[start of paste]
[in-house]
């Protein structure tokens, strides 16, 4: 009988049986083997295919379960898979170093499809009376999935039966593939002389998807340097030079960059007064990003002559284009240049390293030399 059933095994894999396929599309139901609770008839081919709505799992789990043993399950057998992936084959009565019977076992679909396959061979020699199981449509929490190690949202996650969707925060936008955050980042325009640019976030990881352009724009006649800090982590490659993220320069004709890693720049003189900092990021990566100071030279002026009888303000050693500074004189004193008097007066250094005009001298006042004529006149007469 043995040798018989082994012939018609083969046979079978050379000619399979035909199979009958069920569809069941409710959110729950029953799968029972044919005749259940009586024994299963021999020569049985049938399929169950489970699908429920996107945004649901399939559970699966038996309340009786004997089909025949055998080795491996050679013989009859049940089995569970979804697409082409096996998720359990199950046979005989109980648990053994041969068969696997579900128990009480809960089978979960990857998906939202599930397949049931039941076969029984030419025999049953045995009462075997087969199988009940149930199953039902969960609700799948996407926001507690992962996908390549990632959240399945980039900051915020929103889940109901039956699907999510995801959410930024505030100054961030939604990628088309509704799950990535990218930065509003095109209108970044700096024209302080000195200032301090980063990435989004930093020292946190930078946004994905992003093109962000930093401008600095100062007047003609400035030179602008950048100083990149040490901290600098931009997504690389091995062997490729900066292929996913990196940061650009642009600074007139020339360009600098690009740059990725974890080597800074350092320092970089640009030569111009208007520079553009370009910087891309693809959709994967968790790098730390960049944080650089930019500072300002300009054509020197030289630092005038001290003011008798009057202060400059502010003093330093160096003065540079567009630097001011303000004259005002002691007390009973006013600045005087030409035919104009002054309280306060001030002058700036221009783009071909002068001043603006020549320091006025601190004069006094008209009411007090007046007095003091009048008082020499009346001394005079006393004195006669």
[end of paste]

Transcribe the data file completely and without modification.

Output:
[in-house]
């Protein structure tokens, strides 16, 4: 009988049986083997295919379960898979170093499809009376999935039966593939002389998807340097030079960059007064990003002559284009240049390293030399 059933095994894999396929599309139901609770008839081919709505799992789990043993399950057998992936084959009565019977076992679909396959061979020699199981449509929490190690949202996650969707925060936008955050980042325009640019976030990881352009724009006649800090982590490659993220320069004709890693720049003189900092990021990566100071030279002026009888303000050693500074004189004193008097007066250094005009001298006042004529006149007469 043995040798018989082994012939018609083969046979079978050379000619399979035909199979009958069920569809069941409710959110729950029953799968029972044919005749259940009586024994299963021999020569049985049938399929169950489970699908429920996107945004649901399939559970699966038996309340009786004997089909025949055998080795491996050679013989009859049940089995569970979804697409082409096996998720359990199950046979005989109980648990053994041969068969696997579900128990009480809960089978979960990857998906939202599930397949049931039941076969029984030419025999049953045995009462075997087969199988009940149930199953039902969960609700799948996407926001507690992962996908390549990632959240399945980039900051915020929103889940109901039956699907999510995801959410930024505030100054961030939604990628088309509704799950990535990218930065509003095109209108970044700096024209302080000195200032301090980063990435989004930093020292946190930078946004994905992003093109962000930093401008600095100062007047003609400035030179602008950048100083990149040490901290600098931009997504690389091995062997490729900066292929996913990196940061650009642009600074007139020339360009600098690009740059990725974890080597800074350092320092970089640009030569111009208007520079553009370009910087891309693809959709994967968790790098730390960049944080650089930019500072300002300009054509020197030289630092005038001290003011008798009057202060400059502010003093330093160096003065540079567009630097001011303000004259005002002691007390009973006013600045005087030409035919104009002054309280306060001030002058700036221009783009071909002068001043603006020549320091006025601190004069006094008209009411007090007046007095003091009048008082020499009346001394005079006393004195006669």